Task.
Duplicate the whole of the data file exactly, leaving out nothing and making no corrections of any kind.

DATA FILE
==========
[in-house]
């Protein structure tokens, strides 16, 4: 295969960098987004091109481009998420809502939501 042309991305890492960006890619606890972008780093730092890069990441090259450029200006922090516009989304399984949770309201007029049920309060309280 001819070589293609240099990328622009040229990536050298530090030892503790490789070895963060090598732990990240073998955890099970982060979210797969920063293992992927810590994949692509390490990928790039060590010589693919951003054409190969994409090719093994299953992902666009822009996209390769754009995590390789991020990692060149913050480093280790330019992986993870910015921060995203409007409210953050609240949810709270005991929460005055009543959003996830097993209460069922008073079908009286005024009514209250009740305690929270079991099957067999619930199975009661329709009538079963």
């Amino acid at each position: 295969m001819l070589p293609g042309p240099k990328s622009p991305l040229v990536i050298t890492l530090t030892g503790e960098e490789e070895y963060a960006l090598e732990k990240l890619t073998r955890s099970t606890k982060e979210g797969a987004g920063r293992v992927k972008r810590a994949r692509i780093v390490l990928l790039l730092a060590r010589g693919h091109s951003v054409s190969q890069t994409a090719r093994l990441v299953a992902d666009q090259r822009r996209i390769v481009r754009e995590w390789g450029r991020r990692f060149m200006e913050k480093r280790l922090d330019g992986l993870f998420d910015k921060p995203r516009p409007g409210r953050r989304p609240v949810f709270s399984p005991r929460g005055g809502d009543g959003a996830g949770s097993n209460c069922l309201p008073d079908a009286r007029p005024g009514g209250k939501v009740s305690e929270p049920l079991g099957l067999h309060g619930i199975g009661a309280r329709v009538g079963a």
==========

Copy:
[in-house]
């Protein structure tokens, strides 16, 4: 295969960098987004091109481009998420809502939501 042309991305890492960006890619606890972008780093730092890069990441090259450029200006922090516009989304399984949770309201007029049920309060309280 001819070589293609240099990328622009040229990536050298530090030892503790490789070895963060090598732990990240073998955890099970982060979210797969920063293992992927810590994949692509390490990928790039060590010589693919951003054409190969994409090719093994299953992902666009822009996209390769754009995590390789991020990692060149913050480093280790330019992986993870910015921060995203409007409210953050609240949810709270005991929460005055009543959003996830097993209460069922008073079908009286005024009514209250009740305690929270079991099957067999619930199975009661329709009538079963």
């Amino acid at each position: 295969m001819l070589p293609g042309p240099k990328s622009p991305l040229v990536i050298t890492l530090t030892g503790e960098e490789e070895y963060a960006l090598e732990k990240l890619t073998r955890s099970t606890k982060e979210g797969a987004g920063r293992v992927k972008r810590a994949r692509i780093v390490l990928l790039l730092a060590r010589g693919h091109s951003v054409s190969q890069t994409a090719r093994l990441v299953a992902d666009q090259r822009r996209i390769v481009r754009e995590w390789g450029r991020r990692f060149m200006e913050k480093r280790l922090d330019g992986l993870f998420d910015k921060p995203r516009p409007g409210r953050r989304p609240v949810f709270s399984p005991r929460g005055g809502d009543g959003a996830g949770s097993n209460c069922l309201p008073d079908a009286r007029p005024g009514g209250k939501v009740s305690e929270p049920l079991g099957l067999h309060g619930i199975g009661a309280r329709v009538g079963a």